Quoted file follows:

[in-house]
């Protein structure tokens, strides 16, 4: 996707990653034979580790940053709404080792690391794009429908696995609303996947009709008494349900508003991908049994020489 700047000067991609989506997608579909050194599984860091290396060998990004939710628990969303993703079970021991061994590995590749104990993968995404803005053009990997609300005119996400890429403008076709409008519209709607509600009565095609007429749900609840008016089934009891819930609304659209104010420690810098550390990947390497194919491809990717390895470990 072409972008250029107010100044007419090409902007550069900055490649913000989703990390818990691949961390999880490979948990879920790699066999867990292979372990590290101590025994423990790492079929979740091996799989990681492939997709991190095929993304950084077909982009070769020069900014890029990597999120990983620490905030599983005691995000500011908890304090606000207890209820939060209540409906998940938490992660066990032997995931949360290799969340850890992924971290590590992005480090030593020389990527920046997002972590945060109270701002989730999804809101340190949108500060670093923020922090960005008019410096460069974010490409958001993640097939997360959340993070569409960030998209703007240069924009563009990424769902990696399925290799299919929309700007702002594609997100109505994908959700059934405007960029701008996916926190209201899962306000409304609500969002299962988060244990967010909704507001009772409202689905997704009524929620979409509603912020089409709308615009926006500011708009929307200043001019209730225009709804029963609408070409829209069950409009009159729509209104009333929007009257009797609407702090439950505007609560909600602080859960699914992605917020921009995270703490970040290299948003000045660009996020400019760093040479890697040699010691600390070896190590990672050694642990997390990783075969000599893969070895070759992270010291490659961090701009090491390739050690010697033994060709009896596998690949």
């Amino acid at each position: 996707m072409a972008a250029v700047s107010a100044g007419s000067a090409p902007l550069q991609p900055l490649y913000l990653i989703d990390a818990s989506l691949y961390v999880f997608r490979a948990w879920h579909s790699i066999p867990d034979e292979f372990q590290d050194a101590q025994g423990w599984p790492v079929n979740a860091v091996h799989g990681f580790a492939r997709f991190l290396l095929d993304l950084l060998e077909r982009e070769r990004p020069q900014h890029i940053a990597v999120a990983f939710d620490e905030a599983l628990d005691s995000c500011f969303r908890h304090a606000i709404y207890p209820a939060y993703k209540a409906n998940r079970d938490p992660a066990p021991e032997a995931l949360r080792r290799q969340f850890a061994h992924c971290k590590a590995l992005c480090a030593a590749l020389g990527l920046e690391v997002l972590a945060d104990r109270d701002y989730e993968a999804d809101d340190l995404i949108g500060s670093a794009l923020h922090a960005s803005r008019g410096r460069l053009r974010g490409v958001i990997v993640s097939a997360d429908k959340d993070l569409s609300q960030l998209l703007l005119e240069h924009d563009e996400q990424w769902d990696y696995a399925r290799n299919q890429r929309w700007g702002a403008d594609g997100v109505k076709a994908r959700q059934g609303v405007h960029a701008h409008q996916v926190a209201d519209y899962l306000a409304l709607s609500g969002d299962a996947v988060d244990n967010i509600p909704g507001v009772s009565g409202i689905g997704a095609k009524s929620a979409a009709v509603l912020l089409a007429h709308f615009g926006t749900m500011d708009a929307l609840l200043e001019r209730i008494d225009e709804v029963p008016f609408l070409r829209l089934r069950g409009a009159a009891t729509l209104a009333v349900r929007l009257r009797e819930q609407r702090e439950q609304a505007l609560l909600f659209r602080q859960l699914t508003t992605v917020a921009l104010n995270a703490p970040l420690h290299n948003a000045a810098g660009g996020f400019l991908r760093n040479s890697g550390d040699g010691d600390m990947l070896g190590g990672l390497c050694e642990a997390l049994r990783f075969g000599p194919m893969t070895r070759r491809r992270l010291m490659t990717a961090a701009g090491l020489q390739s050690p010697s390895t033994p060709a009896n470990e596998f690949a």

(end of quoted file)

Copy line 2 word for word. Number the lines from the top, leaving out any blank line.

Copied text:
């Protein structure tokens, strides 16, 4: 996707990653034979580790940053709404080792690391794009429908696995609303996947009709008494349900508003991908049994020489 700047000067991609989506997608579909050194599984860091290396060998990004939710628990969303993703079970021991061994590995590749104990993968995404803005053009990997609300005119996400890429403008076709409008519209709607509600009565095609007429749900609840008016089934009891819930609304659209104010420690810098550390990947390497194919491809990717390895470990 072409972008250029107010100044007419090409902007550069900055490649913000989703990390818990691949961390999880490979948990879920790699066999867990292979372990590290101590025994423990790492079929979740091996799989990681492939997709991190095929993304950084077909982009070769020069900014890029990597999120990983620490905030599983005691995000500011908890304090606000207890209820939060209540409906998940938490992660066990032997995931949360290799969340850890992924971290590590992005480090030593020389990527920046997002972590945060109270701002989730999804809101340190949108500060670093923020922090960005008019410096460069974010490409958001993640097939997360959340993070569409960030998209703007240069924009563009990424769902990696399925290799299919929309700007702002594609997100109505994908959700059934405007960029701008996916926190209201899962306000409304609500969002299962988060244990967010909704507001009772409202689905997704009524929620979409509603912020089409709308615009926006500011708009929307200043001019209730225009709804029963609408070409829209069950409009009159729509209104009333929007009257009797609407702090439950505007609560909600602080859960699914992605917020921009995270703490970040290299948003000045660009996020400019760093040479890697040699010691600390070896190590990672050694642990997390990783075969000599893969070895070759992270010291490659961090701009090491390739050690010697033994060709009896596998690949």